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California Fails Even at Releasing Sick Prisoners

by: Brian Leubitz

Thu May 26, 2011 at 13:00:00 PM PDT


Robert wrote about the Supreme Court's decision to force massive reductions in the prison population, yet the prisons aren't even doing what they are required to do to allow medical parole.  David Dayen covered the story of a quadriplegic patient who was denied parole

This is completely insane. Here you have a quadriplegic - maybe a bad dude in his heart, but incapable of acting on it in any way - that we're spending $625,000 to hold in prison for no reason. Under normal circumstances this would be a waste of money - under the circumstances that California, under a Supreme Court ruling, must reduce the prison population, it's unconscionable. This guy is taking up the space of some other criminal. There are people in comas in state prisons. When lawmakers passed this bill, they didn't just want parole hearings, they wanted people who could not threaten society released, as a least-worst option to relieve a prison crisis.

Jeanne Woodford, a former director of the state prison system and current anti-death penalty leader has called out the system as unsustainable, as have columnists like the LA Times' Steve Lopez.  Yet even with a Supreme Court order hanging over their heads, little changes.

Both the Democrats and the Republicans are addicted to the prison system.  They are addicted to the simple solutions that it presents, and afraid to confront the more difficult issues of prevention and treatment.  Perhaps the Supreme Court decision changes that, but don't count on Incarcerex going down without a fight.

Brian Leubitz :: California Fails Even at Releasing Sick Prisoners
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For no reason??? (5.00 / 2)
I don't know what is meant "we're spending $625,000 to hold in prison for no reason."  Perhaps Dayen meant to say there is no public safety reason to hold the medically challenged person in prison, but there is no public safety reason to hold LOTS of people in prison.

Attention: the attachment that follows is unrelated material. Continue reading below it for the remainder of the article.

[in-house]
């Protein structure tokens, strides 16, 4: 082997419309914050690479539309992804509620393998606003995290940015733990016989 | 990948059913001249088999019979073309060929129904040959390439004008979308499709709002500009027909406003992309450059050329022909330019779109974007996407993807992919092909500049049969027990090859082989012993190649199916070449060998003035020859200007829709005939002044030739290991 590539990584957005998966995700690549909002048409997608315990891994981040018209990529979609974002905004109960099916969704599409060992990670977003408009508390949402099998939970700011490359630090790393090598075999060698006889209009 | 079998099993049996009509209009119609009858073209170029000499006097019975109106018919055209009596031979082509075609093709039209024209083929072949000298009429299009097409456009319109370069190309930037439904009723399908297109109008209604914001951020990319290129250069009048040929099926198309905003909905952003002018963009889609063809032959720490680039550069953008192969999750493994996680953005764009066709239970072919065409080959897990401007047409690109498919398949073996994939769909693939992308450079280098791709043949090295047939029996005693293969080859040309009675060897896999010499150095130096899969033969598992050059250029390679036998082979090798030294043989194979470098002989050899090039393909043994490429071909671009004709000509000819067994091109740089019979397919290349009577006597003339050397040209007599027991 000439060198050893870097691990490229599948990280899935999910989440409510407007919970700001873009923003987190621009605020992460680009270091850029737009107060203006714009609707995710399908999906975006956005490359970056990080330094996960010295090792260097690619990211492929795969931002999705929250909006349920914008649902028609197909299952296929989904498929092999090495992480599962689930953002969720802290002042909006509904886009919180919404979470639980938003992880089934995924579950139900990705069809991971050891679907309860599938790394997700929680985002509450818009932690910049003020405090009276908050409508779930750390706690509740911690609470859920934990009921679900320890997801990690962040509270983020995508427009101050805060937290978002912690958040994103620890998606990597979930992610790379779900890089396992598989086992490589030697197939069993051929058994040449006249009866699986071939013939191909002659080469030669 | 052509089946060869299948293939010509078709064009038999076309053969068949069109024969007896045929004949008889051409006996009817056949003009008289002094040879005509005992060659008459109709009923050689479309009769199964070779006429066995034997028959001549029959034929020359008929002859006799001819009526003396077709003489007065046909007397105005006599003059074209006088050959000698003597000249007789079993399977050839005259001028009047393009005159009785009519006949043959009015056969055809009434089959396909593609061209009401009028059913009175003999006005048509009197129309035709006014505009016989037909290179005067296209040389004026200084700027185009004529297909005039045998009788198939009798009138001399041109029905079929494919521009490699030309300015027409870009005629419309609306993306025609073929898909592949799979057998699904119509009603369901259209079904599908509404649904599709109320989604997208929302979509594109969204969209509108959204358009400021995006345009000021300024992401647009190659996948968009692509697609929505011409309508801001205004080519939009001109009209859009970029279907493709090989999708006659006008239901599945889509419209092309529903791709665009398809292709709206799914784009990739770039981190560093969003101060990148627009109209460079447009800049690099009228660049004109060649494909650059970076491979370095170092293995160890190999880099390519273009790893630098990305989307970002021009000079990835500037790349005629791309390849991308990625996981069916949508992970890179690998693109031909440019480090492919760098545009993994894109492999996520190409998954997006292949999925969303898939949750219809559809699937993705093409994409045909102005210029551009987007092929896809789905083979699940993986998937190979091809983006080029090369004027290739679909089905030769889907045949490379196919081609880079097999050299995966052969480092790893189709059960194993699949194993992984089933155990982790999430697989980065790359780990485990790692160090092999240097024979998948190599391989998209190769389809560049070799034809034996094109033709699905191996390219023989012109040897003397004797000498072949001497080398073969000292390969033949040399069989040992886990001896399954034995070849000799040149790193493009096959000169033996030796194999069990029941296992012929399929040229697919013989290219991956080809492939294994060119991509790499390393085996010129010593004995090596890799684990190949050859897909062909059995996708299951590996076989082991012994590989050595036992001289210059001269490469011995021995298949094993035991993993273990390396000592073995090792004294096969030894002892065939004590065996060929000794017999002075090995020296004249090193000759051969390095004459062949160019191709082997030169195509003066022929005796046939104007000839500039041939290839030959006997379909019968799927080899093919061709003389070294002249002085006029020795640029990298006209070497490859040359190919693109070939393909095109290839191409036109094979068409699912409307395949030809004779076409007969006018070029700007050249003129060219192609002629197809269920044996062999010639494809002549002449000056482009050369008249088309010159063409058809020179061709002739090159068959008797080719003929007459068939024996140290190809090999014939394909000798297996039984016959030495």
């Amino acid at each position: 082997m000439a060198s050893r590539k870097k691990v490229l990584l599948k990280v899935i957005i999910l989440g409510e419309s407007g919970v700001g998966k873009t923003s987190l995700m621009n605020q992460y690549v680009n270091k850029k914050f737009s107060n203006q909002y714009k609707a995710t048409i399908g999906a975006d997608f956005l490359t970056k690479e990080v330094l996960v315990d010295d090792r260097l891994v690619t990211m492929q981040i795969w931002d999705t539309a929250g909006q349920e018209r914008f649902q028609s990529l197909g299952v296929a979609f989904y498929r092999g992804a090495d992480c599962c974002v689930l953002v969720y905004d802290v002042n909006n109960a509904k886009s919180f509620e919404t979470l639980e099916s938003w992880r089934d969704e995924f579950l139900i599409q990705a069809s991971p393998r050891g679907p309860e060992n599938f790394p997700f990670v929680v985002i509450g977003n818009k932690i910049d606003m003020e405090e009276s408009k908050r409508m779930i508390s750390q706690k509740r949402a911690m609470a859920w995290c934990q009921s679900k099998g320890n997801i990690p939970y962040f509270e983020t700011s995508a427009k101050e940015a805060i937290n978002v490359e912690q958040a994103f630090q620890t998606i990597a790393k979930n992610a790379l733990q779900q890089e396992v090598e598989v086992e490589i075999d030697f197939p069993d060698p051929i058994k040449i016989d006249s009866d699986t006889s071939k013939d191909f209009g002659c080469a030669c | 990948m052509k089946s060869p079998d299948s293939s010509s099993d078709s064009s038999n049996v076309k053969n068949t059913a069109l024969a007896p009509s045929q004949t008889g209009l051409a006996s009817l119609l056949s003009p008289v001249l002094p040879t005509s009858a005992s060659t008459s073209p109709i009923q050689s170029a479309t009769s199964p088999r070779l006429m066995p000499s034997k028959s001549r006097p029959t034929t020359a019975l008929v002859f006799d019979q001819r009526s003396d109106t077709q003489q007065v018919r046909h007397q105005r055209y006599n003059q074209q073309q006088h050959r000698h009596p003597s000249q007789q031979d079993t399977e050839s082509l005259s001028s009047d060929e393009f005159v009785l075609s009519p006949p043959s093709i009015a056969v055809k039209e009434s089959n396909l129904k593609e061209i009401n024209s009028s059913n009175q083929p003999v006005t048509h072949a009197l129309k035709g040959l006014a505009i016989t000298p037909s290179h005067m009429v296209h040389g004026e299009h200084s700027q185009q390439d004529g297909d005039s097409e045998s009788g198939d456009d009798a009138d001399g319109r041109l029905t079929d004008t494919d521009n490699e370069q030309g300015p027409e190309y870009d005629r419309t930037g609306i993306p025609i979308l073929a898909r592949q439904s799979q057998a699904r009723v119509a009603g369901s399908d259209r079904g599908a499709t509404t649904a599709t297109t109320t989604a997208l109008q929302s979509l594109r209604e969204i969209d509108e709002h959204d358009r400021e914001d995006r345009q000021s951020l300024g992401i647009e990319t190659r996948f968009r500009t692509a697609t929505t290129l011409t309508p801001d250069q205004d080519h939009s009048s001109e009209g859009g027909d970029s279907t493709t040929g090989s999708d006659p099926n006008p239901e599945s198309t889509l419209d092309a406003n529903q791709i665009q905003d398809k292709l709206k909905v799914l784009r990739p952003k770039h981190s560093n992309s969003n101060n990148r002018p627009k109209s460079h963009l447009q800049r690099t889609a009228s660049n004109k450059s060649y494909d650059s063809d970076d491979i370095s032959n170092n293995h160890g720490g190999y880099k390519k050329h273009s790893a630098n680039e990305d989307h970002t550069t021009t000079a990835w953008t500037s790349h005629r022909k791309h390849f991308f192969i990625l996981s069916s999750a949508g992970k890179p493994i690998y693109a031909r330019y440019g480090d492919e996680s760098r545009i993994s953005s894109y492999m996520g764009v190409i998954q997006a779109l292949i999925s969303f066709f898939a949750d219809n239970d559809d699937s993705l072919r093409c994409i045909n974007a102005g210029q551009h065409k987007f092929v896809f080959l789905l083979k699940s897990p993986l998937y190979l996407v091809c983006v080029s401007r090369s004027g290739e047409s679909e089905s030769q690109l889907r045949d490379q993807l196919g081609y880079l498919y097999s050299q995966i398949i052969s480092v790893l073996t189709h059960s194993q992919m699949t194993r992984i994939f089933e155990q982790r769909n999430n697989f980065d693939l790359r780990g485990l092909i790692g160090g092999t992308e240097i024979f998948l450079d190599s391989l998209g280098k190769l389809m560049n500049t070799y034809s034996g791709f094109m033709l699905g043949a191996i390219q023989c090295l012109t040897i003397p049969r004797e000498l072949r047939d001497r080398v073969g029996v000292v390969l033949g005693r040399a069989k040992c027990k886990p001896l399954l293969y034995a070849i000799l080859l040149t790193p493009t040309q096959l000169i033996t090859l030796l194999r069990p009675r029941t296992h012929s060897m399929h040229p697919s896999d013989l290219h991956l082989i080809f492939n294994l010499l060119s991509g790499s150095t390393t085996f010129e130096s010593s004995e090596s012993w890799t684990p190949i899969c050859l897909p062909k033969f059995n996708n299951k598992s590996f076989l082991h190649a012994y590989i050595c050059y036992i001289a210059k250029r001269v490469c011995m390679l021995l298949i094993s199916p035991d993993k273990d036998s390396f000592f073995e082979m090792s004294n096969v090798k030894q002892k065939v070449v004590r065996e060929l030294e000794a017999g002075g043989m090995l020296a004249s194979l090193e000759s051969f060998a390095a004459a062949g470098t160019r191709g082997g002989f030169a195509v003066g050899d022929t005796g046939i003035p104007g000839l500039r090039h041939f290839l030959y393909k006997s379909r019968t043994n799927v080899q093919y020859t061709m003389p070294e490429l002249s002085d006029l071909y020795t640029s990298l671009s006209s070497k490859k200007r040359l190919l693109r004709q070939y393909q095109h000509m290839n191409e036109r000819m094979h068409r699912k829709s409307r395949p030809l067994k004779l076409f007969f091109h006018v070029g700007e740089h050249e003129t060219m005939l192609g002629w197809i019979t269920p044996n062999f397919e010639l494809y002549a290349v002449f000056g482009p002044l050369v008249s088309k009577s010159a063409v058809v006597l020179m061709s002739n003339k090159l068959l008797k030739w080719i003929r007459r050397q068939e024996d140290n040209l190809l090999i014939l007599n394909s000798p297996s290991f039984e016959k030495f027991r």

There is one very good reason to hold him in prison: to keep the prison guards employed.  The "toughest beat in the state" includes guarding inmates who are in a coma or who are quadriplegic.  

When Jerry Brown was elected Governor in 1975, there were 20,000 inmates in California prison.  Today there are 30,000 members of CCPOA.  And while CCPOA represents the most active cheerleaders for "tough on crime", but everyone up and down the law enforcement line has a stake in keeping the prison population up.


Non-violent drug offenders (5.00 / 2)
California prisons house about 30,000 non-violent drug offenders. Release them and the problem is solved. California, and America, also would become less of a brown-shirt politice state.

I wrote more on CalWatchDog.com:
http://www.calwatchdog.com/201...

John Seiler
Managing Editor, CalWatchDog.com


Deport and save (0.00 / 0)

In addition to releasing non-violent drug offenders, let's also look at having the Feds handle what they are supposed to- the illegals immigrants who committed crimes, got convicted and now are a non-productive drag on California.  Send them back to their country of origin.  This is not punishment, just saying "you are not welcome here because you so disrespected our laws".  Heck, give them each $10,000 to start anew. I figure we may have 15,000 - 20,000 illegal immigrants in our California prisons.  We'll reduce our prison population and save several hundred million a year (presuming we actually reduce costs with a smaller inmate population).    

or maybe not ? (5.00 / 1)
....Here you have a quadriplegic - maybe a bad dude in his heart.....

Or maybe not ?
Maybe just an ordinary guy ??

For the record, he's a RAPIST
Even as a quadriplegic, he's verbally abusive of the nurses and staff who attend to his needs

Dry your weeping eyes

If he were to be released, the taxpayers would still be liable for his room and board
We'd still be liable for his medical care
For his well being

maybe a bad dude in his heart ????


Their claim is that he could direct people to take violent (5.00 / 1)
actions on his behalf if not in prison.  I guess that it's plausible -- and would therefore be more than "no reason" -- but it's also plausible that he could do it while he remains in prison, so that it wouldn't make a difference.  House arrest isn't clearly a worse option.

Or just 'misunderstood' (5.00 / 1)
You either release this rapist or not
There is nothing that says he would be under 'house arrest'
What is 'house arrest' ??
He'd be released
He'd be free

He'd also be a ward of the public
We'd pay for his room and board and his medical expenses

But, then what's a rape or two ? or three ?
Justice is TOO Expensive these days

Is there anything to be said for 'crime and punishment' ?
Should he be Punished for Rape ?
Is rape a 'no fault' crime ?


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